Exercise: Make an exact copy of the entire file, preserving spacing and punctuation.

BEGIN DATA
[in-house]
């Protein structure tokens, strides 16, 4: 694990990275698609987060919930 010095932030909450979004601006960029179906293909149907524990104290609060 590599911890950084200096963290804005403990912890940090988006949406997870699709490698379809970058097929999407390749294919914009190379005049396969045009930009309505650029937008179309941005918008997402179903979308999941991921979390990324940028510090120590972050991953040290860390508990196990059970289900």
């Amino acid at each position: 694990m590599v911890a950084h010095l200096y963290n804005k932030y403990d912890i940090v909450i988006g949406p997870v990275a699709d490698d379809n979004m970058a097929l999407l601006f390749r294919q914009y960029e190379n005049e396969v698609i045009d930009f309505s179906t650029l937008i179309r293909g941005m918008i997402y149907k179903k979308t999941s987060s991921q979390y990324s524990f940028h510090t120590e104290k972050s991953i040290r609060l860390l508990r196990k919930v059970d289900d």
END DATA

[in-house]
């Protein structure tokens, strides 16, 4: 694990990275698609987060919930 010095932030909450979004601006960029179906293909149907524990104290609060 590599911890950084200096963290804005403990912890940090988006949406997870699709490698379809970058097929999407390749294919914009190379005049396969045009930009309505650029937008179309941005918008997402179903979308999941991921979390990324940028510090120590972050991953040290860390508990196990059970289900």
């Amino acid at each position: 694990m590599v911890a950084h010095l200096y963290n804005k932030y403990d912890i940090v909450i988006g949406p997870v990275a699709d490698d379809n979004m970058a097929l999407l601006f390749r294919q914009y960029e190379n005049e396969v698609i045009d930009f309505s179906t650029l937008i179309r293909g941005m918008i997402y149907k179903k979308t999941s987060s991921q979390y990324s524990f940028h510090t120590e104290k972050s991953i040290r609060l860390l508990r196990k919930v059970d289900d």